Ashtar Command - Spiritual Community Network



US middle class in 'lost decade' as income falls

A foreclosure sign is posted in front of a home for sale in Stockton, California 29 April 2008Lower house values and foreclosures have hurt the economic position of many in the middle class

The US middle class is in a "lost decade" as its share of the country's income has been surpassed by affluent earners, a new report says.

The Pew Research Center found that 62% of middle class Americans reported they were being forced to reduce spending.

And 43% expect their children's standard of living will be better than their own, down from 51% in 2008.

Both US presidential candidates have offered competing plans for the economy to middle class voters.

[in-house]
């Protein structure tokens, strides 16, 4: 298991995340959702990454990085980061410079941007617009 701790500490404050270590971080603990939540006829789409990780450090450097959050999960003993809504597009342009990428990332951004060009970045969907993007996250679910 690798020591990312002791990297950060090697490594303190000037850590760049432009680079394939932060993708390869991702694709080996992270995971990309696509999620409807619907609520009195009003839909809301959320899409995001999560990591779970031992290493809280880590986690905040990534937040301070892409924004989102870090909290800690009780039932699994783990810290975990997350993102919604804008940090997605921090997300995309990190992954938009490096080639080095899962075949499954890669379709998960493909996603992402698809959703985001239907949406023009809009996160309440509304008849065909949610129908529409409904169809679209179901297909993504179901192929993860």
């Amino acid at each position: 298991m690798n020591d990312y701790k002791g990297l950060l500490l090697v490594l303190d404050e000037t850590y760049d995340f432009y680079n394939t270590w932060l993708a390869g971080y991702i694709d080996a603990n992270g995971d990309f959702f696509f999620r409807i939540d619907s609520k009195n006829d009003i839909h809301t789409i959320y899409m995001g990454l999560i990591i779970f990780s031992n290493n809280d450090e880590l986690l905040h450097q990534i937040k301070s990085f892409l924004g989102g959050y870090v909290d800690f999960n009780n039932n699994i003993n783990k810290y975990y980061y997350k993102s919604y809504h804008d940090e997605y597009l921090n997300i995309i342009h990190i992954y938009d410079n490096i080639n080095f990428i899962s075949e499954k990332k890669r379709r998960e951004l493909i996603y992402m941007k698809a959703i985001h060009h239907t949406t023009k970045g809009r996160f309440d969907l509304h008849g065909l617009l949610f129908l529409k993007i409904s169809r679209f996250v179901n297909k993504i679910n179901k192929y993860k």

Many in middle class say they are doing worse financially

The Great Recession and weak recovery have left slightly fewer Americans feeling like they are part of the middle class, and many who do still identify themselves as such say they are now worse off.

A new and comprehensive survey on how the middle class feels, released Wednesday by Pew Research Center, finds 42 percent of people who identify themselves as middle class say they are in worse shape financially than before the recession began. About 32 percent are in better shape, and the rest either don’t know or see no difference.

The recession officially ran from December of 2007 to June of 2009, although economic growth has generally been slow since and unemployment has remained high.

There is no hard and fast definition of middle class, but it’s clear from the Pew results that many people feel like the middle-class ideal is slipping through their fingers. The vast majority of the people who identified themselves as middle class also said that it’s tougher to maintain their standard of living than it was a decade ago.